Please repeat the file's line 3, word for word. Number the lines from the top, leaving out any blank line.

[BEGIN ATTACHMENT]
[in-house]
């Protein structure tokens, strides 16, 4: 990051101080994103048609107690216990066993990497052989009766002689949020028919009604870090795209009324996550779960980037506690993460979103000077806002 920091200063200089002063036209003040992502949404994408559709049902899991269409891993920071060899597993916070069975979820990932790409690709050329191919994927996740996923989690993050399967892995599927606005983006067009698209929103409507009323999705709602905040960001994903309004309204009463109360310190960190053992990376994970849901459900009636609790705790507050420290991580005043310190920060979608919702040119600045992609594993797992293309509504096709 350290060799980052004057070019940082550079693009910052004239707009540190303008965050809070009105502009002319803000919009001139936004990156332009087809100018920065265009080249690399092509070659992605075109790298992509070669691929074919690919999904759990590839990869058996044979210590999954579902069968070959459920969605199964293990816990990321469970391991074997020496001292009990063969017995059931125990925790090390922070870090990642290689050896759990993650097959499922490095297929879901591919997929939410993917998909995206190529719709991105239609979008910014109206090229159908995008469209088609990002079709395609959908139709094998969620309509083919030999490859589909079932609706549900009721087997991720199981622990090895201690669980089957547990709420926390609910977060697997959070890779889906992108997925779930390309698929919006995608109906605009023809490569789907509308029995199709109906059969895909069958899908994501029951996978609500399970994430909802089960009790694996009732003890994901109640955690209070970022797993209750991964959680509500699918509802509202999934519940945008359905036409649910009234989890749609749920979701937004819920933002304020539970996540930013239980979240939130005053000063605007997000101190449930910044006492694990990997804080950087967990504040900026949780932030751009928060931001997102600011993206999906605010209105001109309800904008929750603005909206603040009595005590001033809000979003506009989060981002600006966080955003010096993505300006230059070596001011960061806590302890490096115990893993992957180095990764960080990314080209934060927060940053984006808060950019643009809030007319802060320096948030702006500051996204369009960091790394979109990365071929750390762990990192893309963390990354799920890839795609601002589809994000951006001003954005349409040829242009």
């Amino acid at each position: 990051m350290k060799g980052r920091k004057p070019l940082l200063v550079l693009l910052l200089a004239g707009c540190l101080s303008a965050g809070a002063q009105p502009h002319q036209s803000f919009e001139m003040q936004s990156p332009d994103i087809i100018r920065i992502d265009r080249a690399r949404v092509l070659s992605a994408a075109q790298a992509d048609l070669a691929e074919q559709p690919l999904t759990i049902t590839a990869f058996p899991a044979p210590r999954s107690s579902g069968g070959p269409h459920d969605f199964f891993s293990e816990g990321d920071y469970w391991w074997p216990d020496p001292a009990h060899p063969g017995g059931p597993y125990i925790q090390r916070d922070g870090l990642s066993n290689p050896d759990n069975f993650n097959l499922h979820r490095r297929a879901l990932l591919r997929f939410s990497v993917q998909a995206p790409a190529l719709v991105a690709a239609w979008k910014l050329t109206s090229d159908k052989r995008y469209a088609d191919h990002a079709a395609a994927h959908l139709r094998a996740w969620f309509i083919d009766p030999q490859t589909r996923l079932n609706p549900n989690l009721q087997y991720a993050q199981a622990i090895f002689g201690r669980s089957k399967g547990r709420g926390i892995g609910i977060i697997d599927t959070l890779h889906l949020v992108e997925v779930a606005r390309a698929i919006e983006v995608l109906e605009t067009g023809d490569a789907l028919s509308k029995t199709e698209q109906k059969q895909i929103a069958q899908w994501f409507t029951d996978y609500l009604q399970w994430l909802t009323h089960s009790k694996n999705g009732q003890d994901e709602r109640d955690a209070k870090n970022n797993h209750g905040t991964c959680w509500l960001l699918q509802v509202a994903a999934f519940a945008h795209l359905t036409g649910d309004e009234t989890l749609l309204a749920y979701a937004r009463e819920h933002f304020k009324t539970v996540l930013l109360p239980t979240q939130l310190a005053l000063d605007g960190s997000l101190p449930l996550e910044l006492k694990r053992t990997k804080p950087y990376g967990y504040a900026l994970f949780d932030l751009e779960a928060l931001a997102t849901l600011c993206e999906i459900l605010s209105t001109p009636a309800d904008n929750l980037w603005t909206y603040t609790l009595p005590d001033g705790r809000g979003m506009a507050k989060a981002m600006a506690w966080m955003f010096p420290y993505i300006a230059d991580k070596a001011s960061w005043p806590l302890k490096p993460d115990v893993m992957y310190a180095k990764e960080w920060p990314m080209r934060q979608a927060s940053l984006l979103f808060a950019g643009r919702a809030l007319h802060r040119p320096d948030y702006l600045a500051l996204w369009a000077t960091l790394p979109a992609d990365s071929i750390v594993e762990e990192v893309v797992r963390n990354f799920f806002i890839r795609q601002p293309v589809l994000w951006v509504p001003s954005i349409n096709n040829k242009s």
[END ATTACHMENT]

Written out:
């Amino acid at each position: 990051m350290k060799g980052r920091k004057p070019l940082l200063v550079l693009l910052l200089a004239g707009c540190l101080s303008a965050g809070a002063q009105p502009h002319q036209s803000f919009e001139m003040q936004s990156p332009d994103i087809i100018r920065i992502d265009r080249a690399r949404v092509l070659s992605a994408a075109q790298a992509d048609l070669a691929e074919q559709p690919l999904t759990i049902t590839a990869f058996p899991a044979p210590r999954s107690s579902g069968g070959p269409h459920d969605f199964f891993s293990e816990g990321d920071y469970w391991w074997p216990d020496p001292a009990h060899p063969g017995g059931p597993y125990i925790q090390r916070d922070g870090l990642s066993n290689p050896d759990n069975f993650n097959l499922h979820r490095r297929a879901l990932l591919r997929f939410s990497v993917q998909a995206p790409a190529l719709v991105a690709a239609w979008k910014l050329t109206s090229d159908k052989r995008y469209a088609d191919h990002a079709a395609a994927h959908l139709r094998a996740w969620f309509i083919d009766p030999q490859t589909r996923l079932n609706p549900n989690l009721q087997y991720a993050q199981a622990i090895f002689g201690r669980s089957k399967g547990r709420g926390i892995g609910i977060i697997d599927t959070l890779h889906l949020v992108e997925v779930a606005r390309a698929i919006e983006v995608l109906e605009t067009g023809d490569a789907l028919s509308k029995t199709e698209q109906k059969q895909i929103a069958q899908w994501f409507t029951d996978y609500l009604q399970w994430l909802t009323h089960s009790k694996n999705g009732q003890d994901e709602r109640d955690a209070k870090n970022n797993h209750g905040t991964c959680w509500l960001l699918q509802v509202a994903a999934f519940a945008h795209l359905t036409g649910d309004e009234t989890l749609l309204a749920y979701a937004r009463e819920h933002f304020k009324t539970v996540l930013l109360p239980t979240q939130l310190a005053l000063d605007g960190s997000l101190p449930l996550e910044l006492k694990r053992t990997k804080p950087y990376g967990y504040a900026l994970f949780d932030l751009e779960a928060l931001a997102t849901l600011c993206e999906i459900l605010s209105t001109p009636a309800d904008n929750l980037w603005t909206y603040t609790l009595p005590d001033g705790r809000g979003m506009a507050k989060a981002m600006a506690w966080m955003f010096p420290y993505i300006a230059d991580k070596a001011s960061w005043p806590l302890k490096p993460d115990v893993m992957y310190a180095k990764e960080w920060p990314m080209r934060q979608a927060s940053l984006l979103f808060a950019g643009r919702a809030l007319h802060r040119p320096d948030y702006l600045a500051l996204w369009a000077t960091l790394p979109a992609d990365s071929i750390v594993e762990e990192v893309v797992r963390n990354f799920f806002i890839r795609q601002p293309v589809l994000w951006v509504p001003s954005i349409n096709n040829k242009s």